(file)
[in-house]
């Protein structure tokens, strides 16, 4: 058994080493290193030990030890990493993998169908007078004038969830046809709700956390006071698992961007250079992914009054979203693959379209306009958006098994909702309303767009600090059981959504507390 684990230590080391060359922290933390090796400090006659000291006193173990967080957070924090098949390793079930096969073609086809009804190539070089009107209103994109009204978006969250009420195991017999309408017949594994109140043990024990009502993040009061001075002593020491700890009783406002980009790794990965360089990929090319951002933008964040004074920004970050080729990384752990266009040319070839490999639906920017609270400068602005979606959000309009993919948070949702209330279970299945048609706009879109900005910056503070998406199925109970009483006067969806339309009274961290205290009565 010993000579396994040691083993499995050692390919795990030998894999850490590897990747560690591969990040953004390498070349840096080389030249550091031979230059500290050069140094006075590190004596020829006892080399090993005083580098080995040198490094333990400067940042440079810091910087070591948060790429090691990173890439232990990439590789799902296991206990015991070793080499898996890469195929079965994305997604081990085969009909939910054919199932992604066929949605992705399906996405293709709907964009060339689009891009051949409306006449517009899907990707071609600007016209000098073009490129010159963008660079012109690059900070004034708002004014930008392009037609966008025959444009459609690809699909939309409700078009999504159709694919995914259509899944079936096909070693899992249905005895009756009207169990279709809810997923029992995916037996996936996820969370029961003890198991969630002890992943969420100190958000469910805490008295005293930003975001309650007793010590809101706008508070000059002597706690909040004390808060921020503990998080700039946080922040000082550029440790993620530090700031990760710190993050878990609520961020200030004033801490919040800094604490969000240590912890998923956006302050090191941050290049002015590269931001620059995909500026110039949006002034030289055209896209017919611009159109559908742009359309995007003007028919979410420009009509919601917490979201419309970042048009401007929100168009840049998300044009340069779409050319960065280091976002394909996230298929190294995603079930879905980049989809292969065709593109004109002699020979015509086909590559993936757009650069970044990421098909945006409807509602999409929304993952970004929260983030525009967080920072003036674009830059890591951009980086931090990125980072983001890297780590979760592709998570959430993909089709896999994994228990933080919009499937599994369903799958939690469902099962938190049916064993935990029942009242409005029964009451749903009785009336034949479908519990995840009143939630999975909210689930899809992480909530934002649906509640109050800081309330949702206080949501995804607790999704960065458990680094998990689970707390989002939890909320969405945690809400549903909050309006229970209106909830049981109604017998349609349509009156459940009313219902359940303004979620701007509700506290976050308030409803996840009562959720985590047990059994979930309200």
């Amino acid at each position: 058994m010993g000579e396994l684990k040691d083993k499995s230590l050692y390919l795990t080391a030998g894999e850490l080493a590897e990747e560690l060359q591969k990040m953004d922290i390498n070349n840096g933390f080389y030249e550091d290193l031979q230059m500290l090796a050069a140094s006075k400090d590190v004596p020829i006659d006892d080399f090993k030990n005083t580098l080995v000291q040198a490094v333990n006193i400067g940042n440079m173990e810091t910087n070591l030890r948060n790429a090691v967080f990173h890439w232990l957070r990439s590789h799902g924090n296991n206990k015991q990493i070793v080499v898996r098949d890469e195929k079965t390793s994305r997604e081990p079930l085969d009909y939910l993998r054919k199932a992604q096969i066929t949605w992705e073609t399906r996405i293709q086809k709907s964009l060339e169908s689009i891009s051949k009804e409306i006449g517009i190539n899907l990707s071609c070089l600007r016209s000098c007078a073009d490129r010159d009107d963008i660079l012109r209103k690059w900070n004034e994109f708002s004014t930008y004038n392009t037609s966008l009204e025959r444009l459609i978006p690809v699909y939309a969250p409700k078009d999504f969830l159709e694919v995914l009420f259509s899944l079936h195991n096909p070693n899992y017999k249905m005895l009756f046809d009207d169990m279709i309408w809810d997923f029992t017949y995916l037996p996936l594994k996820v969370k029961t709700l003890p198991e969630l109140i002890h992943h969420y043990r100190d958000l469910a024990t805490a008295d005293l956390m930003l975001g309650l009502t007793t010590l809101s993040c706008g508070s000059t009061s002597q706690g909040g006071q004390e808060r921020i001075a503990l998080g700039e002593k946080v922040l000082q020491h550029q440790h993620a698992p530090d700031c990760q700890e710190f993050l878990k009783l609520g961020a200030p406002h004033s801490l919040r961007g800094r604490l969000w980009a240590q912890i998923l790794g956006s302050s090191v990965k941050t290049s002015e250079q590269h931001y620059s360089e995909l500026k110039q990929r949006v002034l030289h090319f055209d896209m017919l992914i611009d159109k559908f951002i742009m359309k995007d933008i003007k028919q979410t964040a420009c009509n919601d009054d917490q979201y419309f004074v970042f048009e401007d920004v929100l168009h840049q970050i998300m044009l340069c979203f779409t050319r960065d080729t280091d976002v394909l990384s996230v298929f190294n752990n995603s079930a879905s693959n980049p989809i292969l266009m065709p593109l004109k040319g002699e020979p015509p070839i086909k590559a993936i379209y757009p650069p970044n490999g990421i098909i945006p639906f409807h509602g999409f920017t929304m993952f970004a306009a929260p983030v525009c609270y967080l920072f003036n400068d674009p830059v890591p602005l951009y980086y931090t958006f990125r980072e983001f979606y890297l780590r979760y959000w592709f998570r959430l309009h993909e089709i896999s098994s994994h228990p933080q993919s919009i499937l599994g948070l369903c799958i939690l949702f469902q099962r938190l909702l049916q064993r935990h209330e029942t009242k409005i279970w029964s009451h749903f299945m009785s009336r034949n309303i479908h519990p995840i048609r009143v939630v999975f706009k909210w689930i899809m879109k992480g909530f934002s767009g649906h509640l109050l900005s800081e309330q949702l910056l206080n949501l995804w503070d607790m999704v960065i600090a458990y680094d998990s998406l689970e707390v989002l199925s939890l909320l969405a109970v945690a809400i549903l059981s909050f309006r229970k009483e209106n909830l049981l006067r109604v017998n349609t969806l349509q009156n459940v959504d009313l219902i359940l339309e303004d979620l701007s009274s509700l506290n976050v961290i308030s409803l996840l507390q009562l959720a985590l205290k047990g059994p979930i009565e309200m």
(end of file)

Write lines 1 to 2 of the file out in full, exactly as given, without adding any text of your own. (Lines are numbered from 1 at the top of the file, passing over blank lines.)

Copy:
[in-house]
């Protein structure tokens, strides 16, 4: 058994080493290193030990030890990493993998169908007078004038969830046809709700956390006071698992961007250079992914009054979203693959379209306009958006098994909702309303767009600090059981959504507390 684990230590080391060359922290933390090796400090006659000291006193173990967080957070924090098949390793079930096969073609086809009804190539070089009107209103994109009204978006969250009420195991017999309408017949594994109140043990024990009502993040009061001075002593020491700890009783406002980009790794990965360089990929090319951002933008964040004074920004970050080729990384752990266009040319070839490999639906920017609270400068602005979606959000309009993919948070949702209330279970299945048609706009879109900005910056503070998406199925109970009483006067969806339309009274961290205290009565 010993000579396994040691083993499995050692390919795990030998894999850490590897990747560690591969990040953004390498070349840096080389030249550091031979230059500290050069140094006075590190004596020829006892080399090993005083580098080995040198490094333990400067940042440079810091910087070591948060790429090691990173890439232990990439590789799902296991206990015991070793080499898996890469195929079965994305997604081990085969009909939910054919199932992604066929949605992705399906996405293709709907964009060339689009891009051949409306006449517009899907990707071609600007016209000098073009490129010159963008660079012109690059900070004034708002004014930008392009037609966008025959444009459609690809699909939309409700078009999504159709694919995914259509899944079936096909070693899992249905005895009756009207169990279709809810997923029992995916037996996936996820969370029961003890198991969630002890992943969420100190958000469910805490008295005293930003975001309650007793010590809101706008508070000059002597706690909040004390808060921020503990998080700039946080922040000082550029440790993620530090700031990760710190993050878990609520961020200030004033801490919040800094604490969000240590912890998923956006302050090191941050290049002015590269931001620059995909500026110039949006002034030289055209896209017919611009159109559908742009359309995007003007028919979410420009009509919601917490979201419309970042048009401007929100168009840049998300044009340069779409050319960065280091976002394909996230298929190294995603079930879905980049989809292969065709593109004109002699020979015509086909590559993936757009650069970044990421098909945006409807509602999409929304993952970004929260983030525009967080920072003036674009830059890591951009980086931090990125980072983001890297780590979760592709998570959430993909089709896999994994228990933080919009499937599994369903799958939690469902099962938190049916064993935990029942009242409005029964009451749903009785009336034949479908519990995840009143939630999975909210689930899809992480909530934002649906509640109050800081309330949702206080949501995804607790999704960065458990680094998990689970707390989002939890909320969405945690809400549903909050309006229970209106909830049981109604017998349609349509009156459940009313219902359940303004979620701007509700506290976050308030409803996840009562959720985590047990059994979930309200």